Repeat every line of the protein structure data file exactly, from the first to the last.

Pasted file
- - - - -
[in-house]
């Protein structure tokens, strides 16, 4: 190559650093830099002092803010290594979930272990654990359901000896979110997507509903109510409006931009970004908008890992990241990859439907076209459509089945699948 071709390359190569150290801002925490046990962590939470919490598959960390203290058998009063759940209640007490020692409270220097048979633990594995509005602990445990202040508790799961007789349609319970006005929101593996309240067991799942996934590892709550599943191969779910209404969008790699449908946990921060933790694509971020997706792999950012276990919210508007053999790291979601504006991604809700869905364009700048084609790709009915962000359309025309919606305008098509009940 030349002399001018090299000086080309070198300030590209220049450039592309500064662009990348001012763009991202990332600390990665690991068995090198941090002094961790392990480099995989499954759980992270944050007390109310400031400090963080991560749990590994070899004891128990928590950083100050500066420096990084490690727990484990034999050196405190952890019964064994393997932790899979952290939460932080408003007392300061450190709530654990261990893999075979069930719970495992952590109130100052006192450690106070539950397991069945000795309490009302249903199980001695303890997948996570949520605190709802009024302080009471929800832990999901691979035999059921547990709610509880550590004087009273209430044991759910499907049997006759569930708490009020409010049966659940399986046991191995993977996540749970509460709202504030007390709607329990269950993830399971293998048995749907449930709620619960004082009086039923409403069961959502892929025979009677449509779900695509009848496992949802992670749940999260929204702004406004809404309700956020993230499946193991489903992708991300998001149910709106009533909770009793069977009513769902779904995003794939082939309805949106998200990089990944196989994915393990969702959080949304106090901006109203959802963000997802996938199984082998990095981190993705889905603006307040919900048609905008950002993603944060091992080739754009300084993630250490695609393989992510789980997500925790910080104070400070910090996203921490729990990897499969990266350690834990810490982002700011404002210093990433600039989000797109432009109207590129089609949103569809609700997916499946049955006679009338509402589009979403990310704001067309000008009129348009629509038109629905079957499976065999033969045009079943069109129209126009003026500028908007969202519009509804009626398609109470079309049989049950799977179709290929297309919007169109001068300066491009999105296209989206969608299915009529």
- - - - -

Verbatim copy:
[in-house]
């Protein structure tokens, strides 16, 4: 190559650093830099002092803010290594979930272990654990359901000896979110997507509903109510409006931009970004908008890992990241990859439907076209459509089945699948 071709390359190569150290801002925490046990962590939470919490598959960390203290058998009063759940209640007490020692409270220097048979633990594995509005602990445990202040508790799961007789349609319970006005929101593996309240067991799942996934590892709550599943191969779910209404969008790699449908946990921060933790694509971020997706792999950012276990919210508007053999790291979601504006991604809700869905364009700048084609790709009915962000359309025309919606305008098509009940 030349002399001018090299000086080309070198300030590209220049450039592309500064662009990348001012763009991202990332600390990665690991068995090198941090002094961790392990480099995989499954759980992270944050007390109310400031400090963080991560749990590994070899004891128990928590950083100050500066420096990084490690727990484990034999050196405190952890019964064994393997932790899979952290939460932080408003007392300061450190709530654990261990893999075979069930719970495992952590109130100052006192450690106070539950397991069945000795309490009302249903199980001695303890997948996570949520605190709802009024302080009471929800832990999901691979035999059921547990709610509880550590004087009273209430044991759910499907049997006759569930708490009020409010049966659940399986046991191995993977996540749970509460709202504030007390709607329990269950993830399971293998048995749907449930709620619960004082009086039923409403069961959502892929025979009677449509779900695509009848496992949802992670749940999260929204702004406004809404309700956020993230499946193991489903992708991300998001149910709106009533909770009793069977009513769902779904995003794939082939309805949106998200990089990944196989994915393990969702959080949304106090901006109203959802963000997802996938199984082998990095981190993705889905603006307040919900048609905008950002993603944060091992080739754009300084993630250490695609393989992510789980997500925790910080104070400070910090996203921490729990990897499969990266350690834990810490982002700011404002210093990433600039989000797109432009109207590129089609949103569809609700997916499946049955006679009338509402589009979403990310704001067309000008009129348009629509038109629905079957499976065999033969045009079943069109129209126009003026500028908007969202519009509804009626398609109470079309049989049950799977179709290929297309919007169109001068300066491009999105296209989206969608299915009529």